OPERATIONAL GUIDELINES - Phase II

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PHASE II: PREPARATION OF DRAFT DOCUMENTS

Background

This phase involves the preparation of the draft FMP or amendment, the draft NEPA documents (including appropriate ESA analysis), DRIR, IRFA (if needed), estimate of burden hours for reporting requirements, and draft proposed regulations. The responsibility for preparation of these documents, except for ESA consultations and biological opinions, lies primarily with the Councils, with assistance from NMFS, as requested and available.

The amount of time taken by Councils to prepare the documents is discretionary, but once submitted for public and informal agency review (Phase III) and formal Secretarial review (Phase IV), fixed schedules come into play (as dictated by other applicable laws, hearing and public comment schedules, and the

Magnuson-Stevens Act requirements). No event schedule for Phase II is provided; the timing and procedures for this phase are individual to the Councils and the fisheries under consideration. Close cooperation between the Councils and NMFS during Phases II and III is essential to reduce the risk of disapproval or partial approval during Phase IV.

A central theme common to E.O. 12866, RFA, PRA, and NEPA is the requirement to analyze the direct and indirect effects of regulations, to demonstrate that regulations will result in net benefits to society, and to explain that a chosen regulatory measure is superior to other alternatives. Likewise, a foundation for FMP decision making is an analysis of the alternative fishery management measures that have been proposed to meet the FMP objectives. The FMP is expected to set forth and analyze the short- and long-term effects of the preferred actions upon the total relevant human environment--political, ecological, economic, and social. In addition, since fishery management includes consideration of all aspects of the productivity of a fishery--the productivity of stocks, as well as control of the harvest--Councils should examine and address relevant habitat requirements to determine the best course of action and make appropriate recommendations. A Council's choice of a particular OY should be based on an analysis of these considerations, and must be carefully defined and documented.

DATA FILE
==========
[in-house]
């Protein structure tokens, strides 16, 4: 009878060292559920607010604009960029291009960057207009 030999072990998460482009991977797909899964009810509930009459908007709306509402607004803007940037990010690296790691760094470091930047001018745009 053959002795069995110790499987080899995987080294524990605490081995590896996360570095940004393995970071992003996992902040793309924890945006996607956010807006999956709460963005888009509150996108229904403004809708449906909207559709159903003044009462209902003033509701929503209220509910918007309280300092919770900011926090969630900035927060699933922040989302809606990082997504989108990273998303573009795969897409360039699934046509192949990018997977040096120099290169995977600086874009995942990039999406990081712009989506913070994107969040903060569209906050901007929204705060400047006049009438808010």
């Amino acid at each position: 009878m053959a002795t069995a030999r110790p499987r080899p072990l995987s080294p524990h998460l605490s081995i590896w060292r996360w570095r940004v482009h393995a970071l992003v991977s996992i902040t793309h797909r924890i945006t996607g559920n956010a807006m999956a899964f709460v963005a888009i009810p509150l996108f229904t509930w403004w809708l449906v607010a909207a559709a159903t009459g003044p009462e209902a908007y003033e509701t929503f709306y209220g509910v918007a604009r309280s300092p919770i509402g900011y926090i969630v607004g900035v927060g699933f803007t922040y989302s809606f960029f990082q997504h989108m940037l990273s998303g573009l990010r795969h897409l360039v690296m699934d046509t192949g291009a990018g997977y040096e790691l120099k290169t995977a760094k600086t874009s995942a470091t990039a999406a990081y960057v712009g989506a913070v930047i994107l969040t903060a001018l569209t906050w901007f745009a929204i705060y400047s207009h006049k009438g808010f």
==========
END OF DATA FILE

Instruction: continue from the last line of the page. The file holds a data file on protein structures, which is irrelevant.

It follows that checklists, such as those for the contents of FMPs and any accompanying documents under other applicable laws, are necessary and useful as organizers of information and as reminders of the universe that must be considered--but checklists are only the beginning. The information called for is being gathered as the basis for examining the effects of the various alternative management measures and determining the preferred actions that are consistent with the national standards of the Magnuson-Stevens Act.

Detailed guidance for the preparation phase may be found as follows:

o Magnuson-Stevens Act Provisions--50 CFR part 600.

o PRA (including determination of need for OMB approval of state-collected data)--Appendix 2.f.

o RIR--E.O. 12866-- Appendix 2.c.; RFA--Appendix 2.d.

o NEPA--NAO 216-6--Appendix 2.e.

o ESA--Interagency Cooperation--Endangered Species Act,

50 CFR part 402, Appendix 2.b.

o CZMA consistency--Appendix 2.a.

o NMFS Habitat Conservation Policy and general guidance for its implementation--Appendix 1.

o Framework measures--Phase V.

o Guidance for Social Impact Assessment--Appendix 2.g.

o Guidance for drafting regulations and notices--OFR Document Drafting Handbook (January 1997 Revision).

o Preparation of Federal Register Documents--F/SF5

Format of Fishery Management Plans

The Magnuson-Stevens Act requires that FMPs be consistent with the national standards and other applicable laws, several of which require analysis of alternatives. The contents of an FMP may be arranged in either of two broad forms. The first considers only the management system selected by a Council for the fishery in the body of the FMP and provides the analyses that justify that selection (EISs, RIRs, etc.) in separate or attached documentation. The second form integrates the analyses into the FMP.